Tsunami Preparedness Week: What is a Tsunami?
In honor of Tsunami Awareness Week in Alaska, KTVA is giving you the top five things you need to know about tsunamis — starting with the definition.
A tsunami is one of the most destructible forces of nature. It is defined as a series of extremely long waves, sometimes hundreds of miles apart, caused by a large and sudden displacement of the ocean.
Tsunamis radiate out from the central point of origin and can travel across an entire ocean basin. As tsunamis reach the coast, they can cause a influx of water and strong currents that can last days.
A tsunami is caused by a large and sudden displacement of the ocean. This can happen in a few different ways.
Large earthquakes below or near the ocean floor are the most common cause of sudden displacement. In the tsunami database, 88 percent of the recorded tsunamis were caused directly or indirectly by earthquakes. Tsunamis can also be caused by landslides, volcanic activity, weather and even objects such as asteroids or comets.
The biggest threat in Alaska is earthquakes. An earthquake big enough and close enough to the earth's surface causes vertical movement in the ocean floor that can set a tsunami in motion. As the ocean floor raises or drops, the water near it does the same. The tsunami radiates out from the initial disturbance as the water of the ocean tries to regain balance. The type of earthquakes, size, proximity to the ocean floor, depth of water and duration of the earthquake all have effect on the size of a tsunami.
A tsunami is defined as a series of waves, often referred to as a wave train. In some areas, the set of waves can last for days.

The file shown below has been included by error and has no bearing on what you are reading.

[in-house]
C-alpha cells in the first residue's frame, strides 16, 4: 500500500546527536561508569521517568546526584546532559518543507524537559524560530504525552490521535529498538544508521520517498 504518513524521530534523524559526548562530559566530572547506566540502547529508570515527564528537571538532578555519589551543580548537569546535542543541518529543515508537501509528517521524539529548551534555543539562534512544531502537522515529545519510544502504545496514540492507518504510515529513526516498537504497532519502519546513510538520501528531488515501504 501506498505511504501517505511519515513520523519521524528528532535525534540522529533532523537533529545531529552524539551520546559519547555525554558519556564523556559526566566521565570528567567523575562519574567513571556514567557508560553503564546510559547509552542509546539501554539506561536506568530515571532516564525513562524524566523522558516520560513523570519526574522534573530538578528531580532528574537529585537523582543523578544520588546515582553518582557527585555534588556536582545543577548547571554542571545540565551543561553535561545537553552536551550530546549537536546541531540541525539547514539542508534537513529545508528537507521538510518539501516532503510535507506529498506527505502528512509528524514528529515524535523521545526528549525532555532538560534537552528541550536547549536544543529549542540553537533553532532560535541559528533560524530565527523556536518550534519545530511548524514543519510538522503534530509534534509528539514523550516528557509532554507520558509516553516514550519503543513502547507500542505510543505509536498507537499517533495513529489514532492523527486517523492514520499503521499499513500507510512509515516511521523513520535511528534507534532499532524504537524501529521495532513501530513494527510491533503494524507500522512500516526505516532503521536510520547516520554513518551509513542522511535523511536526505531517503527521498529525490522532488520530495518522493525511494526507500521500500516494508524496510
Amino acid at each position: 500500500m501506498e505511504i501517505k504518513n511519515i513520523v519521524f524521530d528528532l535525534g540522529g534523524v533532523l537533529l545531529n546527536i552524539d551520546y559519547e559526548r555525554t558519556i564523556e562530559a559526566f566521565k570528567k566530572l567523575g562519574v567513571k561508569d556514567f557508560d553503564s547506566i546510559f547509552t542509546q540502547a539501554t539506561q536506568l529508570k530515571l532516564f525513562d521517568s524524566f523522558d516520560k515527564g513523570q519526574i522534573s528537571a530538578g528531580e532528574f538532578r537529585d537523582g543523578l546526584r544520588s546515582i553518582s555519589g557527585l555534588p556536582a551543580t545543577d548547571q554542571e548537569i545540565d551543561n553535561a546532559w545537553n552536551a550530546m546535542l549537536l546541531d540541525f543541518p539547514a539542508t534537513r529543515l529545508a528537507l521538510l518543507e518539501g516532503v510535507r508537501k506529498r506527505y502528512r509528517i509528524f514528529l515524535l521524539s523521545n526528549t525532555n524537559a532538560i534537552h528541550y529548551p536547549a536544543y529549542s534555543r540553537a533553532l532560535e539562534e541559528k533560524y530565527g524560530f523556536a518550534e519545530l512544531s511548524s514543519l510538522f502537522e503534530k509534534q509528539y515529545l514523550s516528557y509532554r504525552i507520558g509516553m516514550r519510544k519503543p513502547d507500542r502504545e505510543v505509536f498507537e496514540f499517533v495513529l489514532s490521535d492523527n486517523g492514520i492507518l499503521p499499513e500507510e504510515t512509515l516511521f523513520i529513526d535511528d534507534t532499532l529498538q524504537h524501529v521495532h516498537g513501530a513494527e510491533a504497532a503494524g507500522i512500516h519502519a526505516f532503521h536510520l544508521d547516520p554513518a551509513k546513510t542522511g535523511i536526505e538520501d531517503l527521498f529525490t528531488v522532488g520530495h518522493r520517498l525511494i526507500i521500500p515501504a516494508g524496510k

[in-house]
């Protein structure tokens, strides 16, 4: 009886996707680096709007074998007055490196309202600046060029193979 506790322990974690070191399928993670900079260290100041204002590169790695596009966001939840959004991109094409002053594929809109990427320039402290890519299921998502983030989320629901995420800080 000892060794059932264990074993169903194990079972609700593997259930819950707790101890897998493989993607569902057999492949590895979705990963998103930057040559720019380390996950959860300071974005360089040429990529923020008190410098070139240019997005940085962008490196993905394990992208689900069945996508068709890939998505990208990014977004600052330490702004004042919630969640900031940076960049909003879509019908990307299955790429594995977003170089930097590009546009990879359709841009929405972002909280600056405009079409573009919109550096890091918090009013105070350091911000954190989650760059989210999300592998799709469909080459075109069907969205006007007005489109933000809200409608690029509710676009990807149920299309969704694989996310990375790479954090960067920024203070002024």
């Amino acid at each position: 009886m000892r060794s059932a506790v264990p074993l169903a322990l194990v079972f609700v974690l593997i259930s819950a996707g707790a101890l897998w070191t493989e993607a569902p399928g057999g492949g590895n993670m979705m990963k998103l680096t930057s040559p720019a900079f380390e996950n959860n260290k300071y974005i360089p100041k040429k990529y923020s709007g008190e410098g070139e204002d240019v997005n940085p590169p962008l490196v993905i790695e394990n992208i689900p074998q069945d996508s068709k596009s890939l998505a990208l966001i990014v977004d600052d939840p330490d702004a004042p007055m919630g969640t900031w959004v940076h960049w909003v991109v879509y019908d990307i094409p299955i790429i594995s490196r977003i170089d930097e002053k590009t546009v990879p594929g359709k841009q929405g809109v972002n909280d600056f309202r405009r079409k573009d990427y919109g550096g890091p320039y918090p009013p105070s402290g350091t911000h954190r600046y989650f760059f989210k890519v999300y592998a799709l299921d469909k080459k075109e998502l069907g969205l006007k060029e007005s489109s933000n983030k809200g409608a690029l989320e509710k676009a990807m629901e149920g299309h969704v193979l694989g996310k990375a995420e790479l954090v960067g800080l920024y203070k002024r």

The speed of a tsunami depends on the depth of the water. In deep water, speeds can reach that of a passenger jet in excess of 500 mph. In shallow water, they often travel at 20 to 30 mph.
The speed of travel can be calculated by taking the square root of the depth of the ocean multiplied by the acceleration due to gravity. This means that in the central pacific, with a water depth of 15,000 feet, a tsunami can travel at 475 mph.
In the open ocean, the distance between tsunami waves can often be hundreds of miles, while the height may only be a few feet. For this reason, many boats at sea don't even notice the passing waves.
As those deep-water waves approach land, the shallower water decreases the wavelength and increases the magnitude. The waves can be anywhere from barely noticeable to 100-feet high (in rare cases) when making landfall. A large tsunami can spread up to a mile inland.
Tsunamis rarely become a large, breaking wave when they reach the coast. Often times they look as if they are an increase in water height, similar to a fast-moving tide it moves inland. Sometimes, as tsunamis reach the shore, the water can recede before the wave itself makes landfall.
Tsunami Awareness Week
As Tsunami Awareness Week continues, we will look closer into ways you can prepare for the worst case scenario and let you know how you can get the latest information regarding these destructive waves.
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